The past looks something like this, ‘We have all of this history together. I don’t want to start over, again.’ This outlook considers the relationship more an investment where the aim is maximizing a return. Marriage isn’t thought of as a first step on a grander journey but deemed a lesser evil and better compromise. In other words, marriage is less an intentional act and more a pressure valve; with heat coming from the partner, family expectations, maybe it’s age and ticking clocks, or it might be driven simply by a fear of losing the other person. Regardless, we trip into marriage with the past and profit as our selling points.
This stumbling is most likely to occur when couples live together. In a recent Fatherhood Wide Open conversation about the future of marriage with Ball State University professor Dr. Scott Hall, he uses this same analogy in describing a pitfall cohabiting couples regularly experience.
“People often have different standards for who they will marry versus who they will live with. So if they move in with someone they would not intentionally marry, but the relationship evolves over time; say they have a kid together, or a pet, or a couch…they may begin to feel, ‘I’ve invested three years and I don’t want to start over’. Those couples have a disadvantage over the couple who says, “I choose you because I want to spend the rest of my life with you”.
I dated my ex wife for three years before getting married; much of it long distance. Within months of her graduating college and moving to Atlanta, I started feeling pressure to take our relationship up a notch. She gave no blatant ultimatum, but talking about friends’ engagements and marriages suddenly took on a more urgent tone. Innuendos were routinely dropped and whispers overheard while she talked with family and friends. I can still remember telling my roommate, who would later become my best man, “if I walk away now, all my time and energy would be for nothing and I will have to start all over again at square one.”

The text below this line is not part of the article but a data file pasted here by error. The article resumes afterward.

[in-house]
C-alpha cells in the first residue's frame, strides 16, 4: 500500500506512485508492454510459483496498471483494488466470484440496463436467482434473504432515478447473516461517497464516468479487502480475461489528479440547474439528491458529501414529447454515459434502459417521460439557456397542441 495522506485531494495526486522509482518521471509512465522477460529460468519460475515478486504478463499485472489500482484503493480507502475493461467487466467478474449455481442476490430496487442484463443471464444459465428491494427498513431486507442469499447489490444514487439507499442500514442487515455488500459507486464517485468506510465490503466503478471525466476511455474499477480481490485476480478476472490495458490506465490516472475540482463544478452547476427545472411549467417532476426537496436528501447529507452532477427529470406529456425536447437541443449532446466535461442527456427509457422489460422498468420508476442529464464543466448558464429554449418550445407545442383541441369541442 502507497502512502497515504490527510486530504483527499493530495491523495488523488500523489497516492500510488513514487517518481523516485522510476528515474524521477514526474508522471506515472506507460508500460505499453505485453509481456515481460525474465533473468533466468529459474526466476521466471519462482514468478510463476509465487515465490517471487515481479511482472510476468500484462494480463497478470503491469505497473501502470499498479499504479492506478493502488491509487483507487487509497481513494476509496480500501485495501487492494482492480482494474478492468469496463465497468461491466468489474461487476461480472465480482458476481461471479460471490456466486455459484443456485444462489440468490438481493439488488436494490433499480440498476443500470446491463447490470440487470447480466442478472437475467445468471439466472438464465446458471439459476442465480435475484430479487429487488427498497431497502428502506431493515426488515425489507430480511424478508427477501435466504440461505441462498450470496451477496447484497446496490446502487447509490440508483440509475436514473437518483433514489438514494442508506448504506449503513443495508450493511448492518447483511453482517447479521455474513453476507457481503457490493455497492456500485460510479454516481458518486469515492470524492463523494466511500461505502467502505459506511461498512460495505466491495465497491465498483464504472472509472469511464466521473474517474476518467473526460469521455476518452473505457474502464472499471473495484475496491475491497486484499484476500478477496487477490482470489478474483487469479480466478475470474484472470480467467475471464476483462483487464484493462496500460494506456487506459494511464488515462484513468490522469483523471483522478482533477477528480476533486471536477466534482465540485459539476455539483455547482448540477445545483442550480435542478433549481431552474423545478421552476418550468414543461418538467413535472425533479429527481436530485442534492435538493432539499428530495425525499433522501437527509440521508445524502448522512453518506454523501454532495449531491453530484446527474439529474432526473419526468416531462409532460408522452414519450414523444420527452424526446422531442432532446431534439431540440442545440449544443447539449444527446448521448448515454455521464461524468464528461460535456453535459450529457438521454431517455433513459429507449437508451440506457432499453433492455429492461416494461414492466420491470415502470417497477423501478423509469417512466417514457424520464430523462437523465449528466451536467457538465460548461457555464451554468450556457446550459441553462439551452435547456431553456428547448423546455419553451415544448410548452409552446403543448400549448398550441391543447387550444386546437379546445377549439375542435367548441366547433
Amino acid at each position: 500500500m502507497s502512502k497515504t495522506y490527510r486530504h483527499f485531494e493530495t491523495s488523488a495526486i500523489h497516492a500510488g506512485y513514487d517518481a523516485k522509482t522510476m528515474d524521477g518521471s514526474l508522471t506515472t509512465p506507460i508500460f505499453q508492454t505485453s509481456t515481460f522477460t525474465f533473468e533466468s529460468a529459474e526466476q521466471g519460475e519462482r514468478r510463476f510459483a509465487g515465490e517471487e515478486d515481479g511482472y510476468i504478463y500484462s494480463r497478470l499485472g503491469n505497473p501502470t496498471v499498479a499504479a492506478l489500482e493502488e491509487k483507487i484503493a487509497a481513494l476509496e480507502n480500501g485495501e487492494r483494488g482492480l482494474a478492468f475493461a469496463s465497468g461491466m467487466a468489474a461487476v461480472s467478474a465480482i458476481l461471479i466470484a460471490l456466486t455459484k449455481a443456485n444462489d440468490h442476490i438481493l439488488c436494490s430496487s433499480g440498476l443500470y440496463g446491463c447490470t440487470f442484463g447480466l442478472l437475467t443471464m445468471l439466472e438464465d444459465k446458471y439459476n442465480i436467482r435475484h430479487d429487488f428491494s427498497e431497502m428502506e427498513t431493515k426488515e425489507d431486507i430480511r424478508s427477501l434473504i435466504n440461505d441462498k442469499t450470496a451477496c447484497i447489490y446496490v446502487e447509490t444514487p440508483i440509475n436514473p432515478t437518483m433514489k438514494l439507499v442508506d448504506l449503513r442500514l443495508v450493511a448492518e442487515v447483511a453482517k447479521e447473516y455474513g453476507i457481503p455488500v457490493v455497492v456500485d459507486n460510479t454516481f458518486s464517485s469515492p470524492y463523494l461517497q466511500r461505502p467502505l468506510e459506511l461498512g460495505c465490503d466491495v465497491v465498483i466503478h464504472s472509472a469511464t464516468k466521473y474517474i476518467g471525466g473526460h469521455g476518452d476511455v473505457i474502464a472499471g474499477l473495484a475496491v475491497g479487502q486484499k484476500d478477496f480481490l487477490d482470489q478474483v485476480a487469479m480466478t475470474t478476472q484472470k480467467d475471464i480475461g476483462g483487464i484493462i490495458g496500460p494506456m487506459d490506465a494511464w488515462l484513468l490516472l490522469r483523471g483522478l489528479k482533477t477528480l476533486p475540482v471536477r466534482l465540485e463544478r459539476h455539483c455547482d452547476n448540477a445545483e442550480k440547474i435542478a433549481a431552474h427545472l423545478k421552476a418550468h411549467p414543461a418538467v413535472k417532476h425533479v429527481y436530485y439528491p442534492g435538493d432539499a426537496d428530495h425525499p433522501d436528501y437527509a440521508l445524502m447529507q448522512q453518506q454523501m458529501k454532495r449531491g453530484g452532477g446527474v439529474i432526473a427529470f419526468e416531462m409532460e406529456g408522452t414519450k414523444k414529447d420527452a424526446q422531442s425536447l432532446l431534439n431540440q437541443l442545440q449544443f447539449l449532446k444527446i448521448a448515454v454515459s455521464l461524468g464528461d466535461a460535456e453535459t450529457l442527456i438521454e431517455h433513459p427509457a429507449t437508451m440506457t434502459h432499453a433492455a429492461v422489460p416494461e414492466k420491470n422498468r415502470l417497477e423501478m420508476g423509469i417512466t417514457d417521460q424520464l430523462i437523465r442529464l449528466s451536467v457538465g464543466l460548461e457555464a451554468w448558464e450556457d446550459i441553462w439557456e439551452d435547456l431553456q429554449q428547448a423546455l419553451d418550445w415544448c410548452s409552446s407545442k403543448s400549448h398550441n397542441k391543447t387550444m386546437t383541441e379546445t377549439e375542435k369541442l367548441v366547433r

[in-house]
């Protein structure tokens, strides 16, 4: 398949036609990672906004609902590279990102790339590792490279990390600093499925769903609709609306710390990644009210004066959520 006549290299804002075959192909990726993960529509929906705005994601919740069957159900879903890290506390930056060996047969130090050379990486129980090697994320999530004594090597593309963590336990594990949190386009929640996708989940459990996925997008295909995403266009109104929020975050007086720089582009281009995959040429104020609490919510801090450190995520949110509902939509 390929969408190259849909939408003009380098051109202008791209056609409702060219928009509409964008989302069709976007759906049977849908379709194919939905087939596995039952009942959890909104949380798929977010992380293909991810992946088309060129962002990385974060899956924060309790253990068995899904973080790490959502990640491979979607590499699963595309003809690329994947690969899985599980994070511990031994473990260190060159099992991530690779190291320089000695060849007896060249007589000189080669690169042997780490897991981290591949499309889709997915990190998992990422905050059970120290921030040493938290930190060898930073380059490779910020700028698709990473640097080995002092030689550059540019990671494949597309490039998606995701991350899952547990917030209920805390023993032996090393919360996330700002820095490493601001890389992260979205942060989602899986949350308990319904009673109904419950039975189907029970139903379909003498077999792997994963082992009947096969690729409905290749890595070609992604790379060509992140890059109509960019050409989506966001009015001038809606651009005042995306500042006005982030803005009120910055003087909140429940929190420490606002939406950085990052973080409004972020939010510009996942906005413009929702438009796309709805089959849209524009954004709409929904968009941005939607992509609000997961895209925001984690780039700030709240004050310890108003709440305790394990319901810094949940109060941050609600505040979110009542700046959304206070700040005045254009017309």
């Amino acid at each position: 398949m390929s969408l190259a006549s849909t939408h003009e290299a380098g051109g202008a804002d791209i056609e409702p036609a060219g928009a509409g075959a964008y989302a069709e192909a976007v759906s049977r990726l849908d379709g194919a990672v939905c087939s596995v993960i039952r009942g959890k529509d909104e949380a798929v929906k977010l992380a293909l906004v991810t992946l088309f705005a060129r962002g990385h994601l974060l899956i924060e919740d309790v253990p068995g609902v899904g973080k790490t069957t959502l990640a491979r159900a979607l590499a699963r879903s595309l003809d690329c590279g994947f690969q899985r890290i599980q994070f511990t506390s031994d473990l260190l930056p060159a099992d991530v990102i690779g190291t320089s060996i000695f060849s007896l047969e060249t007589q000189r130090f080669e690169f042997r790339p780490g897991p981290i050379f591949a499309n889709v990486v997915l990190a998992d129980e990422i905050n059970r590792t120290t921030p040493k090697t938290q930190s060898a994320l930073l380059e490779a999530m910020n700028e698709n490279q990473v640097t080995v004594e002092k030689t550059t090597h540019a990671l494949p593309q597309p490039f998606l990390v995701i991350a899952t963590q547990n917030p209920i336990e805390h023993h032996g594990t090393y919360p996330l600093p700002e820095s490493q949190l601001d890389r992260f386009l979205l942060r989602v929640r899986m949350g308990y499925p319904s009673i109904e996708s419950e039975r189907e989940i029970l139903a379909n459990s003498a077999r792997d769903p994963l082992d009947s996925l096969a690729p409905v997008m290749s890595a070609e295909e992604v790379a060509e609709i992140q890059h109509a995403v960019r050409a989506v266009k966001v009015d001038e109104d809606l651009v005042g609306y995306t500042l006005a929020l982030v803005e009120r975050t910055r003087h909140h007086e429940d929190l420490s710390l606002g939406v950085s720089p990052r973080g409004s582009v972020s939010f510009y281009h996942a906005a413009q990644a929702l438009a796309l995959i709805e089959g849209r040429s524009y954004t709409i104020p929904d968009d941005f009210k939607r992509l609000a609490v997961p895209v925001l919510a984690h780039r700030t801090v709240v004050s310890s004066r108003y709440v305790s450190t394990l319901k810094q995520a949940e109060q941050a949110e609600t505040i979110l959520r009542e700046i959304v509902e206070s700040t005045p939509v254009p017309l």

In hindsight every reason I had for that marriage was backward facing, on our past experiences. There was not the first consideration about our future. I was merely trying to solve a problem. Sincerity was lacking in my motivations. Instead of marriage being the tangible reflection of our hidden bond, and the highest form of desire by one person for another, it seemed more the exasperated acceptance of an inescapable obligation.
Today, it’s easy to see how jacked up that was.
Anytime we feel coerced or pressured into a decision there’s a strong chance we will grow to regret that choice and resent the person we think responsible for it. The feelings of bitterness may take time but typically surface during a difficulty, especially problems in a marriage. With marital turmoil that animosity and anger can quickly be kindled. It becomes easy to say, ‘I really didn’t want to marry you in the first place!’ and mean it.
A future or forward facing outlook with marriage is far different, ‘I choose you because I want to spend the rest of my life with you. I want you to be a part of my future.’ Notice the radical change. There is an intentionality and exuberance that is entirely lacking from when marriage is more a trade-off. The past will influence the decision to marry but isn’t the sole basis for it. By looking at marriage with a future outlook removes all uncertainty. This way is a scorching conviction, the other is a tepid consolation.
The most glaring difference in deciding to marry the Queen now and the ex wife then is my motivation. Unlike that first marriage, I don’t feel pressure this time. Expectations and any perceived fear of ‘losing my investment’ are nonexistent. In my first marriage, our past served as the only justification for my ‘getting on with it’. My past with the Queen only confirms what we both already know. Marriage is how we want to share our future together.
While an urgent step, I don’t believe enough couples stop and really consider why they are getting married. This is particularly so with couples contemplating second marriages. But once we do answer why, we must then ask if our motivation feels more like a justification rooted in history and experience. Or are we choosing to marry for something better and our history is simply an endorsement of that grander ideal.
When considering remarriage, we must ask ourselves what is different this time? What is the motivation for getting married again? Do things feel forced? Is there pressure coming from inside or outside the relationship? If these answers are ‘yes’, we must wonder if marriage is truly the right decision. Data suggests that second marriages fail at a higher rate than first. So if we hope to not add another percentage point we mustn’t expect the same choices for the same reasons to end in different results.
When choosing to remarry, it is for us to determine if our second time will be a marriage of the past or a marriage of the future.
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